# Why doesn't eval of generator expression work with locals?

Peter Otten __peter__ at web.de
Fri Jan 30 09:42:22 CET 2009

```Gabriel Genellina wrote:

> But a loop doesn't define a new scope (only "def" and "class" used to
> define one; now generator expressions do too). The new scope is not the
> issue, but the fact that the right and left parts of a gen.expr. are
> evaluated at different times. This wasn't obvious to me -- and still
> isn't. If you rewrite the generator expression as a generator function you
> don't get the same behaviour:
>
> print "genexpr"
> A = [1,2,3]
> B = 1
> g = (x+B for x in A)
> A = [4,5,6]
> B = 10
> print list(g)
> # output: [11,12,13]
> # A is evaluated at the time g is *defined*
> # B is evaluated at the time g is *iterated*

> print "genfunc"

I think it helps understanding if you translate the above to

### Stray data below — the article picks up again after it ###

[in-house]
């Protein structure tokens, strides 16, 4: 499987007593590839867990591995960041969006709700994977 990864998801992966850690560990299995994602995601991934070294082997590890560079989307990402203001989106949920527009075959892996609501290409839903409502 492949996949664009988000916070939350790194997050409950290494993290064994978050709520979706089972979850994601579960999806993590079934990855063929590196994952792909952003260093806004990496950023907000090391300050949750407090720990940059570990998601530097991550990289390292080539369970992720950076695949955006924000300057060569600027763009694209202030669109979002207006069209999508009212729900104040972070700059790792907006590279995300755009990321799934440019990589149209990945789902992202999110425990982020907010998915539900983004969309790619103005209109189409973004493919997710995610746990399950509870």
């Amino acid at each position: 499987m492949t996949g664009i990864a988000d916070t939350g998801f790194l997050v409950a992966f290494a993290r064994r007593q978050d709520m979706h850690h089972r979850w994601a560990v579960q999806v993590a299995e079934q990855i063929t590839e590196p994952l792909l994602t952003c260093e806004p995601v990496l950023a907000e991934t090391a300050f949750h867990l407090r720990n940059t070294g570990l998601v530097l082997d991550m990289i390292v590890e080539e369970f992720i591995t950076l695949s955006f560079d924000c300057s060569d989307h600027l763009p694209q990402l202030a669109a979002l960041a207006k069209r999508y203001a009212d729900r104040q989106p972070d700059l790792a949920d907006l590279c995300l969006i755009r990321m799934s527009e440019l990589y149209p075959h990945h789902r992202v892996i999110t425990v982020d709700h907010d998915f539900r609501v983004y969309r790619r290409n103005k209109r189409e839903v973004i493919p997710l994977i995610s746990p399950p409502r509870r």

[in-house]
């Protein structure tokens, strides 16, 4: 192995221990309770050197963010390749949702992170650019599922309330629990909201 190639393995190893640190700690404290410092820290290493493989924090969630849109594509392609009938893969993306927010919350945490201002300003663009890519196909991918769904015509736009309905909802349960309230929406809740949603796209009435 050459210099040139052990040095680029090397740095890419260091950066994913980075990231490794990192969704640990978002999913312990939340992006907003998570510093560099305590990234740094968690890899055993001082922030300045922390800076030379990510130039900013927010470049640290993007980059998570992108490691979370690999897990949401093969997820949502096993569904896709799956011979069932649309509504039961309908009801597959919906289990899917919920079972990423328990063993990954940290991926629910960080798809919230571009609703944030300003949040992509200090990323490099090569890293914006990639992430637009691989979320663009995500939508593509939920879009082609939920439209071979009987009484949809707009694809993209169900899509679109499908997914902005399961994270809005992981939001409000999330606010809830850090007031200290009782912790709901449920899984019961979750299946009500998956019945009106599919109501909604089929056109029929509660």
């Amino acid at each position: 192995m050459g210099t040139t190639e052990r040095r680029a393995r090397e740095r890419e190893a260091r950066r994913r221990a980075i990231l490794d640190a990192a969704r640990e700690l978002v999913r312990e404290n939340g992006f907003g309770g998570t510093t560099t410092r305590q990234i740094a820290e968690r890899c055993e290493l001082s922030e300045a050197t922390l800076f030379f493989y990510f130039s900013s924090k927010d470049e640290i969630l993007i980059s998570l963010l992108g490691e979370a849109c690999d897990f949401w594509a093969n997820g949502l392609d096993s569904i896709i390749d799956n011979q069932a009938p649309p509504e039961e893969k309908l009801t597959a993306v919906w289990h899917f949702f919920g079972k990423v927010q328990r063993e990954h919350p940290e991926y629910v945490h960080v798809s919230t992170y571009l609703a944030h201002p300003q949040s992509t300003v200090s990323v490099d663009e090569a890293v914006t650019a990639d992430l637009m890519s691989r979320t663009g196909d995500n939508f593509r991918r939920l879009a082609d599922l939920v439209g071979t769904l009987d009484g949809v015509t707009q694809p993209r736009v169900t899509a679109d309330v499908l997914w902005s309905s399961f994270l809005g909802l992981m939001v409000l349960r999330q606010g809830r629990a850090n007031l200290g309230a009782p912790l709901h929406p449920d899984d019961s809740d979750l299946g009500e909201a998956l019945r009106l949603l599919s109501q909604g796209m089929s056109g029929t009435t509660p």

>>> A = [1,2,3]
>>> B = 1
>>> def f(a):
...     for x in a:
...             yield x+B
...
>>> g = f(A)
>>> A = [4,5,6]
>>> B = 10
>>> print list(g)
[11, 12, 13]

This is not altogether unintuitive, but I think I would prefer if it worked
like

>>> A = [1,2,3]
>>> B = 1
>>> def f(a, b):
...     for x in a:
...             yield x+b
...
>>> g = f(A, B)
>>> A = [4,5,6]
>>> B = 10
>>> list(g)
[2, 3, 4]

i. e. every name were bound early. Of course this wouldn't help with
locals() which would still be called in different scopes.

Peter

```